Last weekend, a smart friend of mine raised an interesting question: Would political opponents of Donald Trump rather see him removed from office via impeachment and conviction, or would we rather see him voted out of office in 2020?
The question has the makings of a parlor game that could occupy the passions of anti-Trump Americans for months. Strong cases can be made for both sides of the argument. I come down on the side of the ballot box, and firmly so, because it has more historical authority and legitimacy — and for one other reason that I’ll reveal in a bit.
The impeachment side of the argument, though, isn’t to be dismissed out of hand. It’s true that impeachment is a political process, and getting enough Republicans to support removing a president from their party would take a formidable list of offenses.
But to a lot of us, the list is already quite formidable — Mr. Trump has, by any common-sense definition, obstructed justice repeatedly in public. Many House Democrats are raring to go with what they have; Representative Brad Sherman of California has already introduced his own articles of impeachment against Mr. Trump.
And there is likely to be much more. For the moment, let’s presume that several months from now, Robert Mueller has given us evidence of obstruction, cooperation with Russians during the 2016 campaign and compelling evidence that Russian banks on some level “own” Mr. Trump. And that’s leaving aside everything investigators may be learning about the Trump Organization from Michael Cohen and Allen Weisselberg.
Let’s also assume that House Democrats will have done their work and, at a minimum, documented numerous and ghastly Trump family violations of the emoluments clause. Remember also on that front that two lawsuits are working their way through the federal courts, so let’s imagine that they are allowed to proceed as well.
This is to say nothing of the instances of more banal forms of corruption Democrats may have unearthed through their own investigations this year that could rightly be called high crimes and misdemeanors.
In sum, let us say that by next football season, the president’s goose will be well and truly cooked, and House impeachment proceedings seem amply justified.
There will then hang the question of whether 20 Senate Republicans — at least, assuming that all 47 Democrats would vote to convict — would actually agree to remove Mr. Trump from office. That seems exceedingly unlikely.
But whether they would or would not, many would argue that Democrats would still have a constitutional responsibility to exercise. Impeachment is the only remedy the founders provided for removing from office someone who is clearly unfit to hold it.
If all of what I stipulated above happens and the Democrats don’t act, aren’t they saying the Constitution is meaningless? If you can’t impeach a president whose very election is found to have been illegitimate, then whom can you impeach? And how do you recover, as a country, from such a bitterly partisan episode?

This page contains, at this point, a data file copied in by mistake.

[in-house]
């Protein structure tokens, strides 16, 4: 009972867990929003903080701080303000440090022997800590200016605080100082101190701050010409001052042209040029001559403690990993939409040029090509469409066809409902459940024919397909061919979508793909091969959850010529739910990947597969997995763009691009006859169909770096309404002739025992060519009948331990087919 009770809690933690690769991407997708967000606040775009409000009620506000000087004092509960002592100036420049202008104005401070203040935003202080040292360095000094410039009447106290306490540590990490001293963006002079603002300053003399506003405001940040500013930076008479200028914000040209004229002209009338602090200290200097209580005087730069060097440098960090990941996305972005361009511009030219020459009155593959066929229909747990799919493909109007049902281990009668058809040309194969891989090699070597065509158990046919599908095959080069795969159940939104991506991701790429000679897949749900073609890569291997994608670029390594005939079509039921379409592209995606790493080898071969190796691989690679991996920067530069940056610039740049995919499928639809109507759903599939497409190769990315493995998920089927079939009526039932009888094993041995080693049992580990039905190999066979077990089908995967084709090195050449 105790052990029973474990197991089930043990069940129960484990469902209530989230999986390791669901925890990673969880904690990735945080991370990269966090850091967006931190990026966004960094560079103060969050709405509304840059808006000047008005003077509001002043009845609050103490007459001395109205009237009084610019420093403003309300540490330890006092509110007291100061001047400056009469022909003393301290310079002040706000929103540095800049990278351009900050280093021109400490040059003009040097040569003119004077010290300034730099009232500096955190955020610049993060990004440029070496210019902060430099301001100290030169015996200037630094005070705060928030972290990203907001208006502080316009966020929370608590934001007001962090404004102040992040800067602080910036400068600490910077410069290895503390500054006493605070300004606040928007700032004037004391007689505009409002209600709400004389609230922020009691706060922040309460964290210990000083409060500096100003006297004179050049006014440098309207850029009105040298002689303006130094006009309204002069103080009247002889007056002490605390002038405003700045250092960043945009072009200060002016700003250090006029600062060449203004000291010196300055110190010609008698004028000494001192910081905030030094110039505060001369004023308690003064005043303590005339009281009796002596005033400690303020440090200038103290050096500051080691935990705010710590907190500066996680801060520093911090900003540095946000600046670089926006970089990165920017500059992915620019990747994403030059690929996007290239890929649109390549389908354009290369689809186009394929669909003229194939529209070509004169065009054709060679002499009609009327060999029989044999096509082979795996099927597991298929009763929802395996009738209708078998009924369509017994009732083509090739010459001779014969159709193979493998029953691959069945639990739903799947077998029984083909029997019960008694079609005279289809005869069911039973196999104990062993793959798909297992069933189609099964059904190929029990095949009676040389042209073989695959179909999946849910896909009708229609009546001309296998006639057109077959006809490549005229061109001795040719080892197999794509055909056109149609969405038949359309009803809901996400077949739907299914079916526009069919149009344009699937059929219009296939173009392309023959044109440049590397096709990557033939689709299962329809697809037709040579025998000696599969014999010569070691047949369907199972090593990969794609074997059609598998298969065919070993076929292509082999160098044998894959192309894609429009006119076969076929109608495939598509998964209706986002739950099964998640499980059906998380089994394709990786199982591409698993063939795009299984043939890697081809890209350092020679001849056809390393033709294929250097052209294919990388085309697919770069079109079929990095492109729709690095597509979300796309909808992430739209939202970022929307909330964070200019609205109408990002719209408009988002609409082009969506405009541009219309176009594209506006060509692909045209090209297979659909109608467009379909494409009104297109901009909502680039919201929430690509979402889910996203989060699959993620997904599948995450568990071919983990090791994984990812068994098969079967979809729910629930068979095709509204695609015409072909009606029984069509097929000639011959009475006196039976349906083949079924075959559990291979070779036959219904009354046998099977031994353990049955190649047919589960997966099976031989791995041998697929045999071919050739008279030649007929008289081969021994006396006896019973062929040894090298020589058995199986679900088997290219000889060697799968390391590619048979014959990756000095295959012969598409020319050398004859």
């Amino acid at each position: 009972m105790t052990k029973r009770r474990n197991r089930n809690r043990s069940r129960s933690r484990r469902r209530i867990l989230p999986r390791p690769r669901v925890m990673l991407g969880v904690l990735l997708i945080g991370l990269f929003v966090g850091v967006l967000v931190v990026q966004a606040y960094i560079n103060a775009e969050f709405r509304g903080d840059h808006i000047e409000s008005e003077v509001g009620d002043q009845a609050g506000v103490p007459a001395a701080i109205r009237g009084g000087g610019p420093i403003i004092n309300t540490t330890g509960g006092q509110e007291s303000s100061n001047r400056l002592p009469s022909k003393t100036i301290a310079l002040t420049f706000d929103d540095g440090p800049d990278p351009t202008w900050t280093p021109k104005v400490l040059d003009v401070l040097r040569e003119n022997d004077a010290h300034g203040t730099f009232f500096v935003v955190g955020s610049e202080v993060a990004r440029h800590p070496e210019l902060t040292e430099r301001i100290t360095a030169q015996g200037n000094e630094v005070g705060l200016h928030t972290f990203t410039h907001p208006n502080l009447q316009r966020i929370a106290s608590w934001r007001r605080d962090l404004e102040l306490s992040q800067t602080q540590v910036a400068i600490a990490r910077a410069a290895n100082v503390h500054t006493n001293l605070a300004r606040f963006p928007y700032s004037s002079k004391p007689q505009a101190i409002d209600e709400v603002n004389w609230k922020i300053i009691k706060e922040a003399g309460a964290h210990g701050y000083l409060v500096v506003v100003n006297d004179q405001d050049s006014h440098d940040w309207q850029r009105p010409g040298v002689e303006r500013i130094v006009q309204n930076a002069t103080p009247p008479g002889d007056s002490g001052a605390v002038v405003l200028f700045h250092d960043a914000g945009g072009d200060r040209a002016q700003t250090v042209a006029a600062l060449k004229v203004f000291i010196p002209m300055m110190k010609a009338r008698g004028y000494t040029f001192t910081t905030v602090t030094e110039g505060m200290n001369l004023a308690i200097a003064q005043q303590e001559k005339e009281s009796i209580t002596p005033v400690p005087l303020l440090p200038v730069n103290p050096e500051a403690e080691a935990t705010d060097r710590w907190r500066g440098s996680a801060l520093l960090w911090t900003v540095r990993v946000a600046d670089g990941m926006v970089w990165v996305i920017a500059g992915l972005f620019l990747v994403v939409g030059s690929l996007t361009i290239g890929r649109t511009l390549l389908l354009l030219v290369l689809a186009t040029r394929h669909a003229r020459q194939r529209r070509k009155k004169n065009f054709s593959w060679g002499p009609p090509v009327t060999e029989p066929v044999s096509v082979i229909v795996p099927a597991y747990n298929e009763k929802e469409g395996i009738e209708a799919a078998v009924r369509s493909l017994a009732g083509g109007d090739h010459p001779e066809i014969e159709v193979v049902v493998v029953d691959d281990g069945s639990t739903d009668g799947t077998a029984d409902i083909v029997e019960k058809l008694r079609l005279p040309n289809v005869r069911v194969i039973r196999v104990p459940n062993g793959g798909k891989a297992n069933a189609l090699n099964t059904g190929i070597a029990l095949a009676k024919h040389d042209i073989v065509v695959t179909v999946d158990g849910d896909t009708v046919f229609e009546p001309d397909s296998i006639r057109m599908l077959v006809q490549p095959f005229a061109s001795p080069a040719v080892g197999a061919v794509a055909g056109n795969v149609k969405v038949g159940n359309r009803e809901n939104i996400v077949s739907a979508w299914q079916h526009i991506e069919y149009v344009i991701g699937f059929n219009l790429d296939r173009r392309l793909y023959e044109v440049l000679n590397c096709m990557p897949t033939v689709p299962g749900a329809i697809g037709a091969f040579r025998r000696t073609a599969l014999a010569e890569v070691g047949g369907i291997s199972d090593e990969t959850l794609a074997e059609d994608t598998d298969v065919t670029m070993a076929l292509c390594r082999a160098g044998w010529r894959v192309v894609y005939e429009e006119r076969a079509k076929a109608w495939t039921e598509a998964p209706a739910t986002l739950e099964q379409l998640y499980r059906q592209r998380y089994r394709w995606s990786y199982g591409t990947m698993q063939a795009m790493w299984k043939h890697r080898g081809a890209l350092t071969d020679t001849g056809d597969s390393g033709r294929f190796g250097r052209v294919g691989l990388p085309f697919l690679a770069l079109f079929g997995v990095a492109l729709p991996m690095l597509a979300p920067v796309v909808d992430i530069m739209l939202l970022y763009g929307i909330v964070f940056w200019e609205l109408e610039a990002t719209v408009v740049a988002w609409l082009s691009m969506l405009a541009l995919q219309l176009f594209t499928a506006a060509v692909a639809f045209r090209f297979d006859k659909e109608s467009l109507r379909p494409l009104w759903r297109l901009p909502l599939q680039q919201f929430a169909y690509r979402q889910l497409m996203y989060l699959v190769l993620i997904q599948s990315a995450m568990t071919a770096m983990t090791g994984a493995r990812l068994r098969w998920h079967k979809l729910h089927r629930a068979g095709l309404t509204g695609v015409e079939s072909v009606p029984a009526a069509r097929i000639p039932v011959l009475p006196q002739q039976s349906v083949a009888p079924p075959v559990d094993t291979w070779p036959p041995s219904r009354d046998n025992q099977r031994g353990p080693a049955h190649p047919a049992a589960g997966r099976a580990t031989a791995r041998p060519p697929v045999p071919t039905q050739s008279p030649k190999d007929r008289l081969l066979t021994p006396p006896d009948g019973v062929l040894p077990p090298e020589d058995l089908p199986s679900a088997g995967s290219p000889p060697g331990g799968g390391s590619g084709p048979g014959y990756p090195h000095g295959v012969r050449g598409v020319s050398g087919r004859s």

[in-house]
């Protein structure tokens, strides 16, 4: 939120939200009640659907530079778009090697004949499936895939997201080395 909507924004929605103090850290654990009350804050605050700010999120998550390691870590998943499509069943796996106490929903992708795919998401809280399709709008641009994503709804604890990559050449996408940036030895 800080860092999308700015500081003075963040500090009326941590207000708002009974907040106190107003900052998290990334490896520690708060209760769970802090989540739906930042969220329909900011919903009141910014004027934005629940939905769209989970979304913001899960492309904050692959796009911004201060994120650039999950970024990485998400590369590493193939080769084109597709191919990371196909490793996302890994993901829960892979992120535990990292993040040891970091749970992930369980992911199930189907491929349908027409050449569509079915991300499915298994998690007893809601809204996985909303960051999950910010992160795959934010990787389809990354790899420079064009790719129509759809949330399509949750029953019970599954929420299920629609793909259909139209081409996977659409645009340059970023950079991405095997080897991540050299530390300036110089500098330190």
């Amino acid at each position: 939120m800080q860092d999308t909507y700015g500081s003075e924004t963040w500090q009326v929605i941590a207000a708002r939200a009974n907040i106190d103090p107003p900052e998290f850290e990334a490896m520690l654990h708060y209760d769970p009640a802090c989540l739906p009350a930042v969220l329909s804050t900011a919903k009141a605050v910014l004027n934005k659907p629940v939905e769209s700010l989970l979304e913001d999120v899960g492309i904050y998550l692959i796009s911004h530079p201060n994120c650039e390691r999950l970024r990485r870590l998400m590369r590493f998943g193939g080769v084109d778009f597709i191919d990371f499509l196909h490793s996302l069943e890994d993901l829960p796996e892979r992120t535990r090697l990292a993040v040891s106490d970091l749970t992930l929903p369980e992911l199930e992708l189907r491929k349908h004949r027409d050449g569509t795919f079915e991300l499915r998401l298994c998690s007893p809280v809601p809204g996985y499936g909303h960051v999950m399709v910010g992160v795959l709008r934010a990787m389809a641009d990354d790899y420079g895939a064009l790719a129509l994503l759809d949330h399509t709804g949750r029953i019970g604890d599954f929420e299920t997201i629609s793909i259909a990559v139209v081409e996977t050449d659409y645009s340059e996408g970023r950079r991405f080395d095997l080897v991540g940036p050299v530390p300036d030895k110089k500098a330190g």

Those are good questions. But they have an obvious answer. While impeachment is clearly a valid exercise of power, so is another method of removal, also prescribed by the Constitution: an election. This is how Americans like to ditch presidents and parties they don’t like — presidential power has changed hands 44 times in this country’s history.
In addition, nine incumbent presidents have lost re-election, including three in the last half-century, and all have peacefully (if not always gracefully) yielded power. In contrast, only two presidents, Andrew Johnson and Bill Clinton, have been impeached by the House, though both were acquitted in the Senate. Richard Nixon, facing certain and imminent impeachment, resigned.
That’s a historical record that suggests that an electoral outcome will be much more widely accepted. Mr. Trump’s partisans will whine about the unfairness of it all in either case — they’ll blame “voter fraud,” or George Soros, or the “fake news media.” But if the voters have rebuffed the president, the whining will sound to most Americans like just that.
There’s one more reason I’d prefer to see Mr. Trump laid low via the ballot. It will do more long-term damage to the Republican Party.
If Mr. Trump is removed via impeachment and conviction — that is, with those 20 Republican votes — Republicans can say, “See, we’ve come to our senses; got that out of our system.” But if they renominate Mr. Trump and stick with him through November 2020 and the voters clearly say no, not again, Republicans are left sitting in the wreckage. They will be trying to air out the Trump stench for a generation, maybe two, which is precisely the fate they deserve.
True, this carries the risk that Mr. Trump might win in 2020. But the impeachment process carries the (considerable) risk that a Senate conviction will fall short, which would enable Mr. Trump to seek re-election as the victim of those vicious Democrats and of the enemy of the people, the press. Nothing in life is risk free.
But risk’s opposite is reward, and in this case the far greater reward — for liberals and Democrats, yes, but also for our democracy itself — is the one that would come on the night of Nov. 3, 2020, when perhaps a record number of voters will cast their ballots and a decisive majority will say to Mr. Trump: Go home.
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Michael Tomasky is a columnist for The Daily Beast, editor of Democracy: A Journal of Ideas and a contributing opinion writer.
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